• a redefinition of sovereignty that imposes on states new responsibilities to their citizens and the world community
  • Conflicts between domestic groups: Conflicts now tend to be less deadly and often waged between domestic groups rather than states.
  • Homicides: Homicides are becoming more frequent in some parts of the world.

If homicide rates keep climbing at the current rate of 4 per cent, then Sustainable Development Goals 16 – which includes a target ‘to significantly reduce all forms of violence and related death rates everywhere’ – will not be met by 2030. 

  • Gender-based attacks: Also, gender-based attacks are increasing globally. The long-term impact on development of inter-personal violence, including violence against children, is also more widely recognized.
  • Technological advancement concerns: Separately, technological advances have raised concerns about lethal autonomous weapons and cyberattacks, the weaponization of bots and drones, and the livestreaming of extremist attacks.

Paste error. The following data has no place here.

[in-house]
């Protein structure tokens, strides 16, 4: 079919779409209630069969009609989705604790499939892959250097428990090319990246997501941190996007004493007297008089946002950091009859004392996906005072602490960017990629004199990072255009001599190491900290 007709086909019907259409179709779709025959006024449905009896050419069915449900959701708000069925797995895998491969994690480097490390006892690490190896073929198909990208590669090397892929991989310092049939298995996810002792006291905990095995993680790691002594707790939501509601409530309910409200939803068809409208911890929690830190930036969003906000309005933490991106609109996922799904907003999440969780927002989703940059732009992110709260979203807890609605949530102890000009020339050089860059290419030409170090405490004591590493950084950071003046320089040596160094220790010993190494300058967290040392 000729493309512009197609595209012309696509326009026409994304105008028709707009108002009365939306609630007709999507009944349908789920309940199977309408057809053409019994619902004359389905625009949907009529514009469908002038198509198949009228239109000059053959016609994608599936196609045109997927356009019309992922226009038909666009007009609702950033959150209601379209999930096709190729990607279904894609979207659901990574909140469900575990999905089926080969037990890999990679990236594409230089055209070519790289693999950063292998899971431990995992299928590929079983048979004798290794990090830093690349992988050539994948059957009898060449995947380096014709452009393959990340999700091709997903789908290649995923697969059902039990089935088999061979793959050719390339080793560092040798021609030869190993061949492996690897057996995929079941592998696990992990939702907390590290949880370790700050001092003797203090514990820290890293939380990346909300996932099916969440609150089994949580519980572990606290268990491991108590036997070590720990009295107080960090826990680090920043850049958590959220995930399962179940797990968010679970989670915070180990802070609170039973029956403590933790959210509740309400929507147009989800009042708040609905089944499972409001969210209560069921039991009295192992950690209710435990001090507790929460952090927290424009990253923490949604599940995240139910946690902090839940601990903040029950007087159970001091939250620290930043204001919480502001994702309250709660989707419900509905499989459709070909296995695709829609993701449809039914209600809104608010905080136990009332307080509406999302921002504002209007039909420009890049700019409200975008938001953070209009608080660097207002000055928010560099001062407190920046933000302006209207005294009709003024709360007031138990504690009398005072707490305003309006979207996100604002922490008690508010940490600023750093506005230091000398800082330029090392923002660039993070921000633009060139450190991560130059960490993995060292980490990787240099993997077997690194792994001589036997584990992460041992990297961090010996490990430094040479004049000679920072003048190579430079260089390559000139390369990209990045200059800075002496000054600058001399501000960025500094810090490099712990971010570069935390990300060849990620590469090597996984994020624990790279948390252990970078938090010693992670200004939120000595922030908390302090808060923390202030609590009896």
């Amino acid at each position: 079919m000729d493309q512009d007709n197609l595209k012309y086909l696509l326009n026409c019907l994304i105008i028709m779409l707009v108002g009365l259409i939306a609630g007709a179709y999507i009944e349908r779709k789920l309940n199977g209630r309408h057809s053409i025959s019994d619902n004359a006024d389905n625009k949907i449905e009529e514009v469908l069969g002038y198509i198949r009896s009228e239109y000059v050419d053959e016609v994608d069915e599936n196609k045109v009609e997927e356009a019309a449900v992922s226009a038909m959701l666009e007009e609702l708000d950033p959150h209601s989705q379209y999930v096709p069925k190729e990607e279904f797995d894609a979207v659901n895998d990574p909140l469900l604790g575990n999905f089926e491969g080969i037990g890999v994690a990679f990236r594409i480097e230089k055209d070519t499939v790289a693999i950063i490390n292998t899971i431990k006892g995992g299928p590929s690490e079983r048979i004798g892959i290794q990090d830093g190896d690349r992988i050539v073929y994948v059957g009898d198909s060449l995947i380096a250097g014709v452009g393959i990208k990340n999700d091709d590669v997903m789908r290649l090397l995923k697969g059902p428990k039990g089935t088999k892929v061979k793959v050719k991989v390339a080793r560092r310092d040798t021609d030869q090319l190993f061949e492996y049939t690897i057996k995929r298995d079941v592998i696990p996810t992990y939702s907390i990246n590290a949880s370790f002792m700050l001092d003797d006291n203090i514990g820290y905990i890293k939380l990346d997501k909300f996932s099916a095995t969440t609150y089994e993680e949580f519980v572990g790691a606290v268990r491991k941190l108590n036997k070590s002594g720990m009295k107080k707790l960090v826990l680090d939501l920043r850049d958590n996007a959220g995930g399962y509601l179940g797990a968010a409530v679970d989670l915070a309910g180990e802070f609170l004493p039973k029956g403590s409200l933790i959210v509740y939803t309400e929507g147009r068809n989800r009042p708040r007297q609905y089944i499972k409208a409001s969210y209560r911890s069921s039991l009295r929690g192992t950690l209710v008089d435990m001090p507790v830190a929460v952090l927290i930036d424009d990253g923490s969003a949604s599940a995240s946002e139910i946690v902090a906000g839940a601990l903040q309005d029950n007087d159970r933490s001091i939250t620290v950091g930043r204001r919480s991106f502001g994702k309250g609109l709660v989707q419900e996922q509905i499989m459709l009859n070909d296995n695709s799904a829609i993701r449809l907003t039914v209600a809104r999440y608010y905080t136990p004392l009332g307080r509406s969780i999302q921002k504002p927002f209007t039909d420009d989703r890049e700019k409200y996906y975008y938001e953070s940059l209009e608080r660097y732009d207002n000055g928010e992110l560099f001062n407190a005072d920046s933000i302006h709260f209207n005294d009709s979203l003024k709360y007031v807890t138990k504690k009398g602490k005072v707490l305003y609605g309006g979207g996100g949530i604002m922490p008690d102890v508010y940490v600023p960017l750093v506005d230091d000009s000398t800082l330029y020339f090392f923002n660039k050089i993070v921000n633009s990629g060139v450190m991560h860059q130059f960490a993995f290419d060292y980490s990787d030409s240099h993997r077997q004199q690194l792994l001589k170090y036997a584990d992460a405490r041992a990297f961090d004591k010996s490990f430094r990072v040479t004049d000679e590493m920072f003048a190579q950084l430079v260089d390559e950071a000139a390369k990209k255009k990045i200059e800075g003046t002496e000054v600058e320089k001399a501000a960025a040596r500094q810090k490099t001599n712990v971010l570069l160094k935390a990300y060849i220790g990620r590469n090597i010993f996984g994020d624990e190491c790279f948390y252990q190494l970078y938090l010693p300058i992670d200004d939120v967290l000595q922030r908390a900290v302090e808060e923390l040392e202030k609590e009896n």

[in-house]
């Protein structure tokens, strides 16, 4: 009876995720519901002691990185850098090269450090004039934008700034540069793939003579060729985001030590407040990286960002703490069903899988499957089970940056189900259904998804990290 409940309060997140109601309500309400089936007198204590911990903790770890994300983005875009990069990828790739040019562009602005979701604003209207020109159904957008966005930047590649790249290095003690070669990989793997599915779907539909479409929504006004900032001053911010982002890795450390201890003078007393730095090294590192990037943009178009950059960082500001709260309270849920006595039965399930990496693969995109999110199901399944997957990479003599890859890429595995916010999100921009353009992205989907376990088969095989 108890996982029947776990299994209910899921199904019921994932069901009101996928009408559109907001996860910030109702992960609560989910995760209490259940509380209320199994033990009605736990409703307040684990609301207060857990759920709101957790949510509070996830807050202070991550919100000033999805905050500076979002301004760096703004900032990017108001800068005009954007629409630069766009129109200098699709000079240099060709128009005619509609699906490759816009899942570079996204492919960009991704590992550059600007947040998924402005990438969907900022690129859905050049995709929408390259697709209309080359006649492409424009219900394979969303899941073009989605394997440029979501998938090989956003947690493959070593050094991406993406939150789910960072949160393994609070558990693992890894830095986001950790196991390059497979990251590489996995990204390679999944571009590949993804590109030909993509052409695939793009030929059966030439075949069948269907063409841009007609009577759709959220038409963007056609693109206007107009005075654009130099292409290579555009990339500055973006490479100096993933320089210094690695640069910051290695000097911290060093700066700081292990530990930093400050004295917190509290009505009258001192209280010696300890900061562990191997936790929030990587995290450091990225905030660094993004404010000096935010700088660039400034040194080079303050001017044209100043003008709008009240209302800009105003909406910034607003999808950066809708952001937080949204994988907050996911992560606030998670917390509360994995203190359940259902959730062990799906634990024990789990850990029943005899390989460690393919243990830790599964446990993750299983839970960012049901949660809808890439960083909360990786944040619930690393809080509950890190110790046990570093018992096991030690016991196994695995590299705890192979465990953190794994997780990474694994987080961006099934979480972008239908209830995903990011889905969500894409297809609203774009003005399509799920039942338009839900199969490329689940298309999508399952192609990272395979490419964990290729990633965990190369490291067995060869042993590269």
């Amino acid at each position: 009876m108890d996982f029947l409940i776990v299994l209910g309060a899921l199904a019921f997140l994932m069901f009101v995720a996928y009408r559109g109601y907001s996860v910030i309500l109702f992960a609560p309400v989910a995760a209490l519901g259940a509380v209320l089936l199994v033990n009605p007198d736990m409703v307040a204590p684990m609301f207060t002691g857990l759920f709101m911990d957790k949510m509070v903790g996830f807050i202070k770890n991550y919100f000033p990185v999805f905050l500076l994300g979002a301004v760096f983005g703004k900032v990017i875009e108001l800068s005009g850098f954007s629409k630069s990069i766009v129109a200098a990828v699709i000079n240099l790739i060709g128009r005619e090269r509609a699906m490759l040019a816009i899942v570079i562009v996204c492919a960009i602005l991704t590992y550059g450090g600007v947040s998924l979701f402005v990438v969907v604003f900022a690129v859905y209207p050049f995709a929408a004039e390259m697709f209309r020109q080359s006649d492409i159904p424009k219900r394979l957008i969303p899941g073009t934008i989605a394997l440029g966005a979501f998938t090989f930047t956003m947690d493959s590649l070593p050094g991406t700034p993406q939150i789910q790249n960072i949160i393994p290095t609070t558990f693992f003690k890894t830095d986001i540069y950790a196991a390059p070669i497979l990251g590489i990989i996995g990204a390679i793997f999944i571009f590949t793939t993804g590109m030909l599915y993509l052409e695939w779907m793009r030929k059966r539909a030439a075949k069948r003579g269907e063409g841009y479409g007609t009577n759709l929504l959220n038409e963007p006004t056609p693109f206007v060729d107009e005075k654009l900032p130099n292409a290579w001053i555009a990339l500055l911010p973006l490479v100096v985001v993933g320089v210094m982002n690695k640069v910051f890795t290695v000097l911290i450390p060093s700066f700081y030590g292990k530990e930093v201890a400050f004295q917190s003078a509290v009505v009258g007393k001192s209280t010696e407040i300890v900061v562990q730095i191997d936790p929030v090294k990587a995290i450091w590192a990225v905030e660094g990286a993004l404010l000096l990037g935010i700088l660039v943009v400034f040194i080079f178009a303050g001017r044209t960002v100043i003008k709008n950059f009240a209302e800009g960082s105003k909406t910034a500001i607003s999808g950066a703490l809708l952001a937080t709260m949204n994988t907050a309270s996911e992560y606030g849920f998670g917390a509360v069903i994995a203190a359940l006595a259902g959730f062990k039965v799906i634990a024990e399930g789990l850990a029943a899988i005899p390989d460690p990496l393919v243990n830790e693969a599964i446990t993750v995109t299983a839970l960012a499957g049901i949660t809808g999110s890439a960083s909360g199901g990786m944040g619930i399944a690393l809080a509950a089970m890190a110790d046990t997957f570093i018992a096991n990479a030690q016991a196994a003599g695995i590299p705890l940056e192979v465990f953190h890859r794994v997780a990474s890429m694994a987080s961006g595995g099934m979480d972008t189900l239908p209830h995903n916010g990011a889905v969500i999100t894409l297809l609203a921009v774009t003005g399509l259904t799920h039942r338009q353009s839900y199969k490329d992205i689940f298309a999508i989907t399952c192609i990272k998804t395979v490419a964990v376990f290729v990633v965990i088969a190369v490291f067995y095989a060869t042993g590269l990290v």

• There has also been a rise in criminal activity involving data hacks and ransomware, for example.
  •  Meanwhile, international cooperation is under strain, diminishing global potential for the prevention and resolution of conflict and violence in all forms.

What about terrorism?

  • While terrorism remains widespread, its impact has been waning in recent years.
  • Globally, the number of deaths attributed to terrorism dropped for a third consecutive year in 2018, to under 19,000.
  • Attacks have become less lethal as governments step up counter-terrorism efforts, regional and international coordination, and programmes to prevent and counter violent extremism.